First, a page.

I went weekend 2, so I felt like I was going to somewhat of an experiment. I arrived early on Thursday to meet with my fellow campers. We crammed into the car, got to the checkpoint around noon and were right in. We had a spot at 108 and Main, so we were super close to the festival entrance, which became a blessing later in the weekend. As we set up, it sank in that it was going to be an incredibly hot weekend. I was quickly doused in sweat putting up my tent, and found that there was nowhere to go to avoid the constant heat. As a bonus, it led me to drink less than I would have otherwise, but a constant thread running throughout the weekend was the incredible heat, for good and bad.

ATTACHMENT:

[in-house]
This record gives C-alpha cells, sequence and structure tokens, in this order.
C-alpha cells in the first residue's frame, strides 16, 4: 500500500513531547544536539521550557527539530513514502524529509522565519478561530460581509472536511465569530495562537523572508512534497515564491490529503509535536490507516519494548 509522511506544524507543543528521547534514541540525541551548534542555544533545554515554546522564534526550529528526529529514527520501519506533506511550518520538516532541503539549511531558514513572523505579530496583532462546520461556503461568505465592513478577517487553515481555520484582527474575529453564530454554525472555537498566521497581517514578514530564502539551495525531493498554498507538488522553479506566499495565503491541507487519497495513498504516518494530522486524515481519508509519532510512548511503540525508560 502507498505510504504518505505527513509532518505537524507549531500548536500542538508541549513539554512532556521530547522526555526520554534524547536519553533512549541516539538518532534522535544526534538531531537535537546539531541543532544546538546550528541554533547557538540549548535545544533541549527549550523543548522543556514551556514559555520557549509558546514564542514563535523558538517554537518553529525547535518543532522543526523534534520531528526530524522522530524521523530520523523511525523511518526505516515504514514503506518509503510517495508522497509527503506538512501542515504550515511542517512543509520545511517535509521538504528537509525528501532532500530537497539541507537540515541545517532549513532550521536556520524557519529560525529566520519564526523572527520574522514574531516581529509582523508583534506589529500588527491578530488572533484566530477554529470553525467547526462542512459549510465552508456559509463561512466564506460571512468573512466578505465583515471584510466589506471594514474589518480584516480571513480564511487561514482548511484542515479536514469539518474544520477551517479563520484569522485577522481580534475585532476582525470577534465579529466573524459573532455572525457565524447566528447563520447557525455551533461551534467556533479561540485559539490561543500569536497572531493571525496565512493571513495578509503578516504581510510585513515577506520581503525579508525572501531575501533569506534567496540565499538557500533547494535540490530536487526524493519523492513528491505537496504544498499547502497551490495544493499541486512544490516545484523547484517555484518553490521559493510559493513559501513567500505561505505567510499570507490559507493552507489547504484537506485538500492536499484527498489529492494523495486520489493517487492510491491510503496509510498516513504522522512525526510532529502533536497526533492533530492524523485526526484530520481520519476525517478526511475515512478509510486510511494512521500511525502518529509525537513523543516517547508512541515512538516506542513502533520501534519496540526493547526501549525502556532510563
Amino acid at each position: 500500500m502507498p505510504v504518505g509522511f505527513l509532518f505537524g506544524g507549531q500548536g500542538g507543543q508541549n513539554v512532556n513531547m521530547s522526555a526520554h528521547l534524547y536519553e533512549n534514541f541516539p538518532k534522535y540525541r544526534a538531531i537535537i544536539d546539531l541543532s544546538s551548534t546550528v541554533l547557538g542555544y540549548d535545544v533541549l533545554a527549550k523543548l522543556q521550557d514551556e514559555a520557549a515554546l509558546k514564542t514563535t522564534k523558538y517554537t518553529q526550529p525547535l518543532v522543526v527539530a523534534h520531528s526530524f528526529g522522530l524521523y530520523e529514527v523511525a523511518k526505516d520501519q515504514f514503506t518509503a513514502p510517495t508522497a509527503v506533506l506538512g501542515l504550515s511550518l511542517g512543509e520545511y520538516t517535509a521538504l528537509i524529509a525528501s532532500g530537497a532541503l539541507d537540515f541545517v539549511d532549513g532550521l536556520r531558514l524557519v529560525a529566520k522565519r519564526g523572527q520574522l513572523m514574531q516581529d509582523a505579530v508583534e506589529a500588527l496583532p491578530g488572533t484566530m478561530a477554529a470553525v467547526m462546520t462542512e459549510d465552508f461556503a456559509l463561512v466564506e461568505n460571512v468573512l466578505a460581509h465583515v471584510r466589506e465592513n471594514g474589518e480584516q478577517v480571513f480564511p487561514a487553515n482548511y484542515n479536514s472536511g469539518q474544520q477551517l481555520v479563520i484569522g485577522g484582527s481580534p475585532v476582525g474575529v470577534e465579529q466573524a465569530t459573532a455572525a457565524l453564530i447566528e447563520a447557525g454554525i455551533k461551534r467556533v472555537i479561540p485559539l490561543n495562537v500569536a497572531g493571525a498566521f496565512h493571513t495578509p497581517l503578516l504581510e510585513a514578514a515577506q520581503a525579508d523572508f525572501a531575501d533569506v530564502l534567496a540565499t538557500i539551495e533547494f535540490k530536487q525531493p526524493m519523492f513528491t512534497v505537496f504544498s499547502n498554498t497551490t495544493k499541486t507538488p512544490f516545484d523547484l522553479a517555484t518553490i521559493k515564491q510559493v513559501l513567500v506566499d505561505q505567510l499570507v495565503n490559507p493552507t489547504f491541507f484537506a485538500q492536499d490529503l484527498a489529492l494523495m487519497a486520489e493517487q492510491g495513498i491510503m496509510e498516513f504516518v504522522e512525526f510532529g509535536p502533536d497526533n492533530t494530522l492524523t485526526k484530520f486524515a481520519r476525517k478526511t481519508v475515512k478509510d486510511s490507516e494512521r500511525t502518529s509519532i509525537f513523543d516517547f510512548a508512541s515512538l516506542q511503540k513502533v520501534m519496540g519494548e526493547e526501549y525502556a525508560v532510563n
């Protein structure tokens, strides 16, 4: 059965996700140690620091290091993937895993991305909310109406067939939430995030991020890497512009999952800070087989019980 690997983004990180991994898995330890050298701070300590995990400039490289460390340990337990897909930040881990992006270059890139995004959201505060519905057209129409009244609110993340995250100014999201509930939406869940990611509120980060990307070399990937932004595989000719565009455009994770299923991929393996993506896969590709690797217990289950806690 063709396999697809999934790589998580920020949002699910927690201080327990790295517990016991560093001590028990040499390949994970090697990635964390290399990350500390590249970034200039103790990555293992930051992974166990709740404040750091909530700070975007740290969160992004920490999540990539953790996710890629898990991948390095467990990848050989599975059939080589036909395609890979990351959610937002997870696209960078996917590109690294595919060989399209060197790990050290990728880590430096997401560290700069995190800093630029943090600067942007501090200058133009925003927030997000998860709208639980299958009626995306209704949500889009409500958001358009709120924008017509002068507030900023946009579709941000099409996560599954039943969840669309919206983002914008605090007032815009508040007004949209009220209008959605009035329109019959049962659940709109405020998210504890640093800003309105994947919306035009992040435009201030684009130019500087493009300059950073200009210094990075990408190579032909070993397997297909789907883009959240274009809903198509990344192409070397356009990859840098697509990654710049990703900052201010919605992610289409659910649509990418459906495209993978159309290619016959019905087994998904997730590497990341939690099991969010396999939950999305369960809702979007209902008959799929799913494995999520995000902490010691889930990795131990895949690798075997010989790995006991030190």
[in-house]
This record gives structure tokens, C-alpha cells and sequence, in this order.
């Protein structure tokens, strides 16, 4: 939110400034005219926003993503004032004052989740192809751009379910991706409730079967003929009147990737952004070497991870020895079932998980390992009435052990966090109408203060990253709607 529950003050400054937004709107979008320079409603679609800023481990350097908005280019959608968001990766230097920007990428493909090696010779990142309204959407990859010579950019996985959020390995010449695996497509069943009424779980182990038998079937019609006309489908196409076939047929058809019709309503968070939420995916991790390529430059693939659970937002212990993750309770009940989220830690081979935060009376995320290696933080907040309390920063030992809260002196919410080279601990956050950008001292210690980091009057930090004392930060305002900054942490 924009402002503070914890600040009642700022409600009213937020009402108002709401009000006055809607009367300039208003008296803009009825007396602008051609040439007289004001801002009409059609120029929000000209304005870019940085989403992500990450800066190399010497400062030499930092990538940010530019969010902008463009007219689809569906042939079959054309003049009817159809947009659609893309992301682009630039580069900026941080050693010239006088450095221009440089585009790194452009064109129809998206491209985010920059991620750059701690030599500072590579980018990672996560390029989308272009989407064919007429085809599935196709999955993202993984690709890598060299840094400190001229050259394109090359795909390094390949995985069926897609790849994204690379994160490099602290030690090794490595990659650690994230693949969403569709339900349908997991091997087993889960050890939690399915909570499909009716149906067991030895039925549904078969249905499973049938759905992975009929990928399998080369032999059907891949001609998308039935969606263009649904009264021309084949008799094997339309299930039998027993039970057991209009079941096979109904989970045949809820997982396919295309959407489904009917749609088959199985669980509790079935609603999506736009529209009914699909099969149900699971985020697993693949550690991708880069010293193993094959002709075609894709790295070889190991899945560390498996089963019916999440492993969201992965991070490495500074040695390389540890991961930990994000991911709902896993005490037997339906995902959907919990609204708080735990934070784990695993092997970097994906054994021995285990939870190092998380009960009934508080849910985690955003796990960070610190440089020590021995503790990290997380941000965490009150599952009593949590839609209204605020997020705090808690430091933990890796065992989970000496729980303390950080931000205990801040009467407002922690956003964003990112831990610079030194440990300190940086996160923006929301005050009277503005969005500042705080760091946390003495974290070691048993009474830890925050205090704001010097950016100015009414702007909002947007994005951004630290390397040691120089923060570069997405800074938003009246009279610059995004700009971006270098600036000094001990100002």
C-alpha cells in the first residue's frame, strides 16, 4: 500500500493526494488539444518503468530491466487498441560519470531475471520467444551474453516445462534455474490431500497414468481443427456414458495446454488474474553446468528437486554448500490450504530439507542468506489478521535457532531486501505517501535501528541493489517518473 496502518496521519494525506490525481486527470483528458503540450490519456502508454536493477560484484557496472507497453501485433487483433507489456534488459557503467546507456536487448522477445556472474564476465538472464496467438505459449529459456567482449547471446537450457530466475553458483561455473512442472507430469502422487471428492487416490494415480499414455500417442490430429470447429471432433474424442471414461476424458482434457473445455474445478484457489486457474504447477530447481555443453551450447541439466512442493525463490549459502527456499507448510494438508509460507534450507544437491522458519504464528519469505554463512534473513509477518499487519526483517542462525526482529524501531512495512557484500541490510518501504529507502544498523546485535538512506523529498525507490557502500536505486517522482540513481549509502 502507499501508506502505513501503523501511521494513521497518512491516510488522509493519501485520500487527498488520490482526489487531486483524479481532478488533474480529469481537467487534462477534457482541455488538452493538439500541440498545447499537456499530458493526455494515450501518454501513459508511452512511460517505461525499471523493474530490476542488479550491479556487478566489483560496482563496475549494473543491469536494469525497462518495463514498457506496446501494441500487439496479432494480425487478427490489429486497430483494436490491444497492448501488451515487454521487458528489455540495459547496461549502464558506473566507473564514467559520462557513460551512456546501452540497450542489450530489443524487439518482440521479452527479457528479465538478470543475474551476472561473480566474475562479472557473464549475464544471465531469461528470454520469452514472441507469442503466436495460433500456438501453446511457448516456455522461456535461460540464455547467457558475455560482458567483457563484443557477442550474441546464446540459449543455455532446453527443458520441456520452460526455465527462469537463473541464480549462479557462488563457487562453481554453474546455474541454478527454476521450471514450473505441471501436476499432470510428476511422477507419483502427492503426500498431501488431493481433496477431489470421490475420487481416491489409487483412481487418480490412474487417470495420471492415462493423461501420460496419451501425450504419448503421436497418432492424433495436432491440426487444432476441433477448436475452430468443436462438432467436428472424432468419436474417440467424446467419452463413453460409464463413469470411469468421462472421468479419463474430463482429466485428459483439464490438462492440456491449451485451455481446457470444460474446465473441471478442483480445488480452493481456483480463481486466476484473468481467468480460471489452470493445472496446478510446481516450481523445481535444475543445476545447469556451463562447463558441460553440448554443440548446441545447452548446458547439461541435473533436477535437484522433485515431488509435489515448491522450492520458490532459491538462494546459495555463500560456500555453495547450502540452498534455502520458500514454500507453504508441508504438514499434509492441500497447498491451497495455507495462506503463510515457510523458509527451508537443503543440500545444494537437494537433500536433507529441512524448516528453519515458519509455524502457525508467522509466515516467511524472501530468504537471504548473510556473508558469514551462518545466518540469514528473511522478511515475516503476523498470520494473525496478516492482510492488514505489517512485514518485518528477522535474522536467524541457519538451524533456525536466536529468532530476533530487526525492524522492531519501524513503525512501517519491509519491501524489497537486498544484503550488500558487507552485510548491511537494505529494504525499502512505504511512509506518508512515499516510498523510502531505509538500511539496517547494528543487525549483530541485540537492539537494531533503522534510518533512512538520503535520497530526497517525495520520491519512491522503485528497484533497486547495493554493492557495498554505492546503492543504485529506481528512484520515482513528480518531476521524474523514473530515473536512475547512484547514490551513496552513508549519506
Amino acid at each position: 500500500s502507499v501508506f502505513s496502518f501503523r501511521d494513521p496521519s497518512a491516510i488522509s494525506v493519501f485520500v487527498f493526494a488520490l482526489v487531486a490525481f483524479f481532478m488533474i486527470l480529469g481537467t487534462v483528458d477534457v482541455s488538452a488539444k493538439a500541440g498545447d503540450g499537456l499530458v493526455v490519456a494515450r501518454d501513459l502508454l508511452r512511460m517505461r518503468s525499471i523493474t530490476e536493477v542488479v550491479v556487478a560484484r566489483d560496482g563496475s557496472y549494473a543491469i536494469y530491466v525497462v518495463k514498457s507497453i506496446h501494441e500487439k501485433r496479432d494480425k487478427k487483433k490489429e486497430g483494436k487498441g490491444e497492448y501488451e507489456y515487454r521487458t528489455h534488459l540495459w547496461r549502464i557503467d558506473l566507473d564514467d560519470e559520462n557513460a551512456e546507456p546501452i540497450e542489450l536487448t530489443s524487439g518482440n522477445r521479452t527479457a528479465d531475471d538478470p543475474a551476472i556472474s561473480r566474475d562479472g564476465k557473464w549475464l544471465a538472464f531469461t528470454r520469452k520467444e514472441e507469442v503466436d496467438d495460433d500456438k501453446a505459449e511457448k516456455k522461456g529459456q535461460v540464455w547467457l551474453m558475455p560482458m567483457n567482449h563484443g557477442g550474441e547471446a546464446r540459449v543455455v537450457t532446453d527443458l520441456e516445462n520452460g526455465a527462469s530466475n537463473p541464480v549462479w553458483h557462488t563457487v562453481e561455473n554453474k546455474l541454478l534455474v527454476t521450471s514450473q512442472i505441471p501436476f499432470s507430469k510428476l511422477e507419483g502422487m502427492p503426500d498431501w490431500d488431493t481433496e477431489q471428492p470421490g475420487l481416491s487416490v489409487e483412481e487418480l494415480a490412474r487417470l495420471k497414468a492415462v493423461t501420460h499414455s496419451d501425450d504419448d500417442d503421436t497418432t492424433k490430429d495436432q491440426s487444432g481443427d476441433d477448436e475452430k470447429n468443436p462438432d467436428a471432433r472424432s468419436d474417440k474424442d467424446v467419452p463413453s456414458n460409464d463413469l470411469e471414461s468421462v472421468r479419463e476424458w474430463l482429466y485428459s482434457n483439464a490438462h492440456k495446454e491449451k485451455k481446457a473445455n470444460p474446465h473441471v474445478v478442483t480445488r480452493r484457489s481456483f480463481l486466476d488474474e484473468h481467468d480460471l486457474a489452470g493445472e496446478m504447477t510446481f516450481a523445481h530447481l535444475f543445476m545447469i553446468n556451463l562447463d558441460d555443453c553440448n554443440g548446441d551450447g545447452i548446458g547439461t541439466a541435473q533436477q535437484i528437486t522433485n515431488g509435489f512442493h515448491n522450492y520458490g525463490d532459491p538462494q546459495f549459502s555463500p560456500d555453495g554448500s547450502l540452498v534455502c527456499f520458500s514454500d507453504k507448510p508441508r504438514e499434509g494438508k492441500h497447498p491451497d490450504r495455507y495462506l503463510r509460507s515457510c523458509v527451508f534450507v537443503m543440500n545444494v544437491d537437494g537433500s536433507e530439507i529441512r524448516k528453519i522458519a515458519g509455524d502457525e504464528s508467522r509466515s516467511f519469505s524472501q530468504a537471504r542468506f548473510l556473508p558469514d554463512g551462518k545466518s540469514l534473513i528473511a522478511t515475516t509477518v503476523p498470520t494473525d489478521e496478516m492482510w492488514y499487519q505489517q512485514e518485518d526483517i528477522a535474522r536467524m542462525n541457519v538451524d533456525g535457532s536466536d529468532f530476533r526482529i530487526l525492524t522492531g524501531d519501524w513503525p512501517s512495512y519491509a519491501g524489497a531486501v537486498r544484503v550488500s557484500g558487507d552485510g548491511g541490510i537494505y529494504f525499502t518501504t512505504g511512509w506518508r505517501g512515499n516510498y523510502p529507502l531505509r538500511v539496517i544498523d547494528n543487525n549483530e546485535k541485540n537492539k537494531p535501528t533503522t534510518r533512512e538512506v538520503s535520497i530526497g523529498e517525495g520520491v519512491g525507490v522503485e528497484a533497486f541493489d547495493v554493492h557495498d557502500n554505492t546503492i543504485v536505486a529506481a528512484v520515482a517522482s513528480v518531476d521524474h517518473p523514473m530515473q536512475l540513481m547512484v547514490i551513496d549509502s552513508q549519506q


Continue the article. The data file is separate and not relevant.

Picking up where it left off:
I arrived not long after gates opened on Friday. I went straight to the ZIA tent to do record store day. I found the At the Drive-In EP I wanted, and was very happy. After having all my records melt last year, I decided to just ship them this year. It worked out incredibly well (they came the Wednesday after Coachella) and I will do it in upcoming years. With that done, I went to the first band of the weekend, Abe Vigoda. I used to see these guys ALL the time at the Smell and surrounding venues. They are now a very different, much more confident band than they used to be. They utilized synths and dark vocals to good effect, and had some awesome energy for noon. Good to see them play again, it was a nice nostalgic open to my 9th Coachella. I quickly realized the heat was going to keep me in the tents as long as possible during the days, so as to keep in the shade, so I went over to catch the end of Wallpaper. That was a fuckiní mistake. Theyíre bad party rap, and they did it in an energetic but incredibly annoying way. It felt like the Black Eyed Peas, and it was far too early for me to handle that tripe. I went back over to the Gobi for Wolf Gang, who I donít remember much at all. They were there, and I was as well. After that, a quick jaunt over to the board photo, which was incredibly sparsely attended on account of it being hot and not many board people going weekend 2. It was good to see who I did though, but I bolted right afterwards to catch Other Lives in the Gobi. They were pleasantly ethereal and hit some peaks a la Shearwater, but I would have preferred them at night. Still good. About halfway thru their set I met up with Kittkat, and we watched EMA together. Hot damn Erika puts on a great show. Iíve seen her before, but wasnít expecting her to be as great at a festival. She really kept me captivated through the whole set, and it seemed like people around me were digging it as well. I then ran to catch some of James on the reports of everyone on the board. They were good, I liked what I heard, but it was way too hot to stay outside, and I wanted to see Gary Clark Jr. Iím glad I ran back, as he was perhaps the surprise of the weekend. The tent was packed to the brim and he performed as if everyone was there just for him. He is a great soloist and has an awesome stage presence. I loved every minute of it, and by the end he had the crowd eating out of his hand. It seemed like a big show for him and he did it perfectly. I ran over and caught almost all of Jimmy Cliff. I wonít even include Tim Armstrong on the list, because it was a Jimmy Cliff show through and through. He was a great, energetic performer, and his music sounded perfect in the heat Ė he has such a great collection of songs that work perfectly for a warm day. I was walking away towards Death Grips when he busted into The Harder They Come, so I had to just stay for the whole set. Death Grips were insane and loud and confrontational and a pure blast. I liked but didnít love Ex-Military, but the show made me a fan. Huge sound, and they got the crowd whipped into such a frenzy. I caught some of Dawes apparently, but I couldnít tell you anything. As the sun set, I was up close in the Gobi for WU LYF. What a fuckiní great performance. They had a fantastically paced set, working from some of their more slow burning tracks to a huge closing rendition of We Bros. The crowd sang, clapped, crowd surfed and generally went nuts for them. A spectacular set, I will definitely be seeing them again. I ran back to the camp site to switch out of flip flops in anticipation of Refused, and got back in just in time to catch Common People. It was good but confirmed that I didnít care about Pulp. I went over and watched all of the Rapture. They were a really good dance party, better than in 2008. Tighter than Iíve ever seen them, they went through their whole catalog with their set and had a packed tent grooving. I caught the start of Atari Teenage Riot, and they were refreshingly confrontational. It sounded like what Iíve wanted Skrillex to be, and watching people flee their set was a blast. Another one I absolutely loved. Iíve been a big Black Keys fan for years, so I had to catch their set. They didnít disappoint me, especially since Iím a fan of the new album. Gold on the Ceiling was a highlight of the festival, but the real surprise was when they had John Fogerty come out to perform The Bandís The Weight in tribute to Levon Helm. It was a cool shock, and they did it quite well. I ran off early to get my spot for Refused, so I heard the last two songs of Explosions in the Sky. Iíve never been a fan of them live or on record, but they were sounding pretty damn good that night. Louder and more intense than what Iím accustomed to with them. I got my good spot for Refused, and hot damn. They are an incredible band and I hope theyíre back. The genuine passion they had for their music came through in the performance, and Iíve loved those songs for so long without ever expecting to see them performed live. Getting pretty much everything I wanted, I left a bruised, battered and happy camper. I closed out the night with the latter half of the Horrors. They were great, but after the force of nature that was Refused, it was hard to really care.